Being one of the first-- if not the first-- to write a historical analysis regarding the recent "heinous act" in Arizona, Jonathan Alter should be commended. But the shooting of several people, including a judge and United States Representative, cannot be so simply dismissed as a victim of the country's "refusal to confront the stigma of mental illness" which is evident in the assassin, Jared Laughner,who "felt aggrieved by what he considered to be [Representative] Gifford's failure to answer a question he asked..." unless we are to read the piece as an exercise in futility. Despite the "rogues' gallery" timeline on the bottom of the page which describes some American assassins as people who either "dabbled in the occult while searching for a church," read "radical literature but never joined a political group," lived a "vivid fantasy life" or who "resembled his global peers," (a reference to the pro-slavery assassin, John Wilkes Booth), "American assassins," Alter writes, are "peculiar stalkers defined less by ideology than vague political and personal grievances." They are different in that those of "other countries" are "nearly always associated with extremist movements, religious fundamentalism, or criminal organizations." Alter's distinction is averred with no supplied evidence.
In his borderline racist conception of the world there are innocent, confused Americans on the one hand, and foreign zealots on the other, who are presumed to be too stupid to realize they are on the wrong side of mainstream American culture. We don't value "killing political leaders as a better form of self-expression," Alter writes, but instead merely must find ways to prevent the occasional violence by promoting the "funding and laws" needed for silencing what is "most likely a cacophony of voices within and without" the "sexually frustrated loners and misfits united only by their common background in social isolation" to impede a "path to mayhem."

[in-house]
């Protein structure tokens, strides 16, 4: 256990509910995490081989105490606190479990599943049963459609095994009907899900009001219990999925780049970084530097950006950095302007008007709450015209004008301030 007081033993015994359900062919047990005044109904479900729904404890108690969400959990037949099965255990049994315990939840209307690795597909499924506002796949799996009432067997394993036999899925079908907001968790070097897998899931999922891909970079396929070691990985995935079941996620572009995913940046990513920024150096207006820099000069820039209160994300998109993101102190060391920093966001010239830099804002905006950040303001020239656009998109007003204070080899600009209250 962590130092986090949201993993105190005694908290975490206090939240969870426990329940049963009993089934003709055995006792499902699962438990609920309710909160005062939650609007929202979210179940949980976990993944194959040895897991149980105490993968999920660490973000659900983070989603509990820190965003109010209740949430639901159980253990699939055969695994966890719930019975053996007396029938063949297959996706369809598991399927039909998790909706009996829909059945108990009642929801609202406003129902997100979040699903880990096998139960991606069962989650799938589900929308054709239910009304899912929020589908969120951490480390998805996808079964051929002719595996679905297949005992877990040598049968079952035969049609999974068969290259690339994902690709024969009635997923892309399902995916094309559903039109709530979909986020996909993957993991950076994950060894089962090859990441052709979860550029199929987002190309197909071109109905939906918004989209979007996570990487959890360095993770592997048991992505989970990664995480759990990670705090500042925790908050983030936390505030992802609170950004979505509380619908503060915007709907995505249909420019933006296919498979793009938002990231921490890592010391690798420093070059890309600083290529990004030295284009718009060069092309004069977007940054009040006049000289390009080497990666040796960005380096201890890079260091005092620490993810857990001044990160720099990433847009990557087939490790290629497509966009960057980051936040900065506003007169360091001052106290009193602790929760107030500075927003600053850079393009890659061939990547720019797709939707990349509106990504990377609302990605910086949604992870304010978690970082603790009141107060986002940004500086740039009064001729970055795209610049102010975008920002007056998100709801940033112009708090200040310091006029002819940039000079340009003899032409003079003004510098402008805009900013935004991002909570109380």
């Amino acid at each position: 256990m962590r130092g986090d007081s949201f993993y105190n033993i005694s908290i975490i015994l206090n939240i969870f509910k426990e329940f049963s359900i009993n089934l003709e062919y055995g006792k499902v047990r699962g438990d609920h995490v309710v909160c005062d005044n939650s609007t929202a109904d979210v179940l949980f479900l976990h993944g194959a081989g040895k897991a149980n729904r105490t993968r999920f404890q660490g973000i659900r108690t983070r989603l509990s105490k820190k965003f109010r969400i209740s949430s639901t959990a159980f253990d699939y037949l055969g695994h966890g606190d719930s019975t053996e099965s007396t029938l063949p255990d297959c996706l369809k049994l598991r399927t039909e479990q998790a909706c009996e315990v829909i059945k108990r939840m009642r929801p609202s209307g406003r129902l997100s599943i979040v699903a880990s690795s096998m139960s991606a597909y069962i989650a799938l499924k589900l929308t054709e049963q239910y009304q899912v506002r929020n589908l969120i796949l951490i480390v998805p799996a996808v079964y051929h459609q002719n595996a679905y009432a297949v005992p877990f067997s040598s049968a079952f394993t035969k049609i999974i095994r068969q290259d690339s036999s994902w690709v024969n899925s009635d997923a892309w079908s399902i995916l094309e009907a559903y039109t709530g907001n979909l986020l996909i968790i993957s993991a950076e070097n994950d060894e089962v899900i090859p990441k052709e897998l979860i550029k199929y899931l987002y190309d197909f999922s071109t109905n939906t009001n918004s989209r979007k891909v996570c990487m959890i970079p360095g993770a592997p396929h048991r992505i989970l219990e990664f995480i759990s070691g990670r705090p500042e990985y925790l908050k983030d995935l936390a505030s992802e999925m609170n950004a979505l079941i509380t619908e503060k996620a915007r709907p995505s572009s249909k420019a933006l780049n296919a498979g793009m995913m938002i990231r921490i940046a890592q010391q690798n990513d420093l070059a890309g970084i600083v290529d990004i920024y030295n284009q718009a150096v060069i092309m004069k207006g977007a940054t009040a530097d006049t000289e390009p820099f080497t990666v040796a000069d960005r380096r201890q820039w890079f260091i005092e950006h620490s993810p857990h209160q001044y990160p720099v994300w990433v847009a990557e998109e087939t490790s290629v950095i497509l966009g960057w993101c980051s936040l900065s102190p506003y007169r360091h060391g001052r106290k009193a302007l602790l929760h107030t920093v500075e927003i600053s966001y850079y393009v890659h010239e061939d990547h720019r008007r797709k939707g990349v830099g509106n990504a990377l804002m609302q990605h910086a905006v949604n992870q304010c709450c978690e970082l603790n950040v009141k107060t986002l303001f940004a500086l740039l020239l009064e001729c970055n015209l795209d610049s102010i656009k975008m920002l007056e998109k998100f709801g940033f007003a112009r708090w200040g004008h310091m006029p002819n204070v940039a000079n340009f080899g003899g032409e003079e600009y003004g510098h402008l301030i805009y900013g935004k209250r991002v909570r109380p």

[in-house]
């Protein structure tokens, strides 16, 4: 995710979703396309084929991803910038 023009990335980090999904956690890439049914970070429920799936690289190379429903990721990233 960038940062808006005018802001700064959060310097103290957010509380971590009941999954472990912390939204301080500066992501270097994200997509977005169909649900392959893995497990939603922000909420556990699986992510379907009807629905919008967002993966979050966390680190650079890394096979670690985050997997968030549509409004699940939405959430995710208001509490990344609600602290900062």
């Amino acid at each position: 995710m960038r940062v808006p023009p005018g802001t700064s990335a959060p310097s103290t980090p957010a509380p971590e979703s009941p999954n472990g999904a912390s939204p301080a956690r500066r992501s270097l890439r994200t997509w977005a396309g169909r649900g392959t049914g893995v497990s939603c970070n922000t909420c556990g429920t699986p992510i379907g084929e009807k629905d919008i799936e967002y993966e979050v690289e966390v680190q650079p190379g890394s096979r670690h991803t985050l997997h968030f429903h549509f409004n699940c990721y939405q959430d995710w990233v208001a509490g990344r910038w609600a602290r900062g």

But defending the Constitution's "[b]rilliance" of "Second Amendment protections" is not enough to overcome the "dismissive 'cowboy' critique so popular abroad" of a country "born in armed revolution, an idea not lost on Laughner." What these people disregard in error, in critiquing us, he says is that "winning the [American] West has a more winning quality than revisionists allow" even while it was "carved..with a gun" and "assumed a mythic place in America's definition of itself." Once again, the apologetics is backed up by no evidence.
Before ending the piece by quoting the President (as fascists notably do, often), he quotes Paul Schrader, the screenwriter of Taxi Driver:
"If you're filled with feelings of anger and self-loathing, you want to blame someone else. And people in the public eye are the ones that touch you.. because they're you're surrogate parents."If Alter believes we must address a stereotypical "cartoon" and the "fear today... that copycat assassins of mentally unstable individuals...may imitate a new round of prolonged political violence" he should "focus his thoughts" on himself and his own "vivid fantasy life, turning on the topics of omnipotence and power, through which" one might "try to compensate for his present shortcomings and frustrations." He should put aside for now "what matters" according to President Obama who quite possibly is his own "surrogate parent" in this situation, along with a movie screenwriter.